BYU’s Department of Manufacturing Engineering and Engineering Technology team has been selected as one of four finalists for the 1995 Boeing Outstanding Educator Award.
“We established the Outstanding Educator Award to reward engineering educators whose remarkable contributions, often adopted by other schools, are helping to turn undergraduates into flexible, well-grounded engineers,” said Jim Phillips, chair of Boeing’s O.E. Award.
“The quality of the graduate is the real measure of success,” Phillips said.
The BYU team consists of Robert H. Todd, Carl D. Sorenson and Spencer P. Magleby, all department faculty members
Finalists were selected according to the contributions they have made in improving undergraduate education in the engineering, manufacturing, computing, mathematics, physics and chemistry disciplines.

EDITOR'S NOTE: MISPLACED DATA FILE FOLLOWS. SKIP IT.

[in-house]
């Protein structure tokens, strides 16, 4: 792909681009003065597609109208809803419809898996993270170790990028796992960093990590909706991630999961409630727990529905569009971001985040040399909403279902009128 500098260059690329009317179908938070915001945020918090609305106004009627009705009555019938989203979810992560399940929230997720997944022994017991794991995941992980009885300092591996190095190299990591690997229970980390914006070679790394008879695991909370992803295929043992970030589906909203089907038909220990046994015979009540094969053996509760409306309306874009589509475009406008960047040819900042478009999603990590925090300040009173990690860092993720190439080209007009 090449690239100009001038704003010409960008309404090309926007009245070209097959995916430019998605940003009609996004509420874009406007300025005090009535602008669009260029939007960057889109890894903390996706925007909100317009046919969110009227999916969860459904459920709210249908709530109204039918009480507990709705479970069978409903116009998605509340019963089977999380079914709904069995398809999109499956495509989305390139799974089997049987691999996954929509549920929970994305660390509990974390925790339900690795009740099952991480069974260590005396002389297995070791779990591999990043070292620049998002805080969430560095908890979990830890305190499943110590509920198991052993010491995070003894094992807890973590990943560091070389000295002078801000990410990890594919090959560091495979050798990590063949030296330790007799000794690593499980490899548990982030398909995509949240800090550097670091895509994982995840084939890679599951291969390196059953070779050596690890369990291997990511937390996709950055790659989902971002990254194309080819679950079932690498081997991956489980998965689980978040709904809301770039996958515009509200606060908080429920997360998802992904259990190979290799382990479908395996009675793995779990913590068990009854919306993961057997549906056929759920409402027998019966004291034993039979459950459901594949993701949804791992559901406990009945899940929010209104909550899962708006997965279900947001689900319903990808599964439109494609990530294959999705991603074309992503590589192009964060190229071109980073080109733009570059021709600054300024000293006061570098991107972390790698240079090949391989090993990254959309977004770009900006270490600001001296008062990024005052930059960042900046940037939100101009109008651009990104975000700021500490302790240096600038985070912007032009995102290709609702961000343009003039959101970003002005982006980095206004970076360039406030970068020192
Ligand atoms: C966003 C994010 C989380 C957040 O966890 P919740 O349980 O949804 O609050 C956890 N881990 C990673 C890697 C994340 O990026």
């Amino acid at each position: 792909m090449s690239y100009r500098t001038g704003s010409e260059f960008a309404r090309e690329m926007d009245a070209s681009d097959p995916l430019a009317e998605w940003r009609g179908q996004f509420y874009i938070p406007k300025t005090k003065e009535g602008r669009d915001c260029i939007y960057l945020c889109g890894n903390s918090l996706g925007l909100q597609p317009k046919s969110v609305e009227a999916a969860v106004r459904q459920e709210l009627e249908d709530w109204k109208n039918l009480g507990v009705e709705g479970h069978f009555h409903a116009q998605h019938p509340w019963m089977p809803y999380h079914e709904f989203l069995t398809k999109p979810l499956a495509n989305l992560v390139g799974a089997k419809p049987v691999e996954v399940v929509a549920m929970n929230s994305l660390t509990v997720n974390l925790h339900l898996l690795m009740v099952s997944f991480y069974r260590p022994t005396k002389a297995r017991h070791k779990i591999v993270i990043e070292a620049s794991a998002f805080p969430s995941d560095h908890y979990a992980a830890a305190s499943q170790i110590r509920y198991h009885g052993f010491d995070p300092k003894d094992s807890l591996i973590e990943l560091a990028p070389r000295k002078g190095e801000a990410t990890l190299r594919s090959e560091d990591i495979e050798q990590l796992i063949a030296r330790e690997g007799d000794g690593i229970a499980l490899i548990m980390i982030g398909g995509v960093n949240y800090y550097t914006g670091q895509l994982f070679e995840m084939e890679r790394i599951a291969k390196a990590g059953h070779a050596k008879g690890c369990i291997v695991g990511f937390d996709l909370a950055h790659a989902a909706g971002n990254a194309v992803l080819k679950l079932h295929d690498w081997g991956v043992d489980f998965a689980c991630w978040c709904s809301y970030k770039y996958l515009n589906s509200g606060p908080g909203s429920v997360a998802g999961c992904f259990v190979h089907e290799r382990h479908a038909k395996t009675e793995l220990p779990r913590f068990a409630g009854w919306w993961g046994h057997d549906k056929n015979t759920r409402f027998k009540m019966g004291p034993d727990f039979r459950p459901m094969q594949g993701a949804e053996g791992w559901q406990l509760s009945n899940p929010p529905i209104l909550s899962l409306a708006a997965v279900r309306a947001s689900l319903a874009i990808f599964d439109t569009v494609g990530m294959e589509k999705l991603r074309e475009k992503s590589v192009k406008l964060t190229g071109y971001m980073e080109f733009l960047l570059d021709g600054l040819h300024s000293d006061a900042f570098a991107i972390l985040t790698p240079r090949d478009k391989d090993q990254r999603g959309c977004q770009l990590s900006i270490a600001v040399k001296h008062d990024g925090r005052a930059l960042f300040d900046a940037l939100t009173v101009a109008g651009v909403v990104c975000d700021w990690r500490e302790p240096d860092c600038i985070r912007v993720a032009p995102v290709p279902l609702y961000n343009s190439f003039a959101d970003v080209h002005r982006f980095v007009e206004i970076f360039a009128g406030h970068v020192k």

“The award should indicate industry concern for a balance in the university reward system for teaching as well as research,” said A. Frederick Fath of Boeing Computer Services.
BYU was selected for its Integrated Product and Process Design Course, a capstone course that provides students with actual experience in the field through solving real industrial problems with active industrial sponsorship and involvement.
In the program, students work in teams to assemble devices for industry sponsors. Projects have ranged from candy machines to neonatal warming.
“It was quite an honor for the BYU team to be selected as one of the four finalists from across the nation,” said David Anthony, BYU assistant dean of engineering.
BYU’s manufacturing engineering and engineering technology program is ranked number one in the nation according to “Strategies for Developing an Exemplary Program” written by Mark Richard Miller from Texas A&M University in 1993.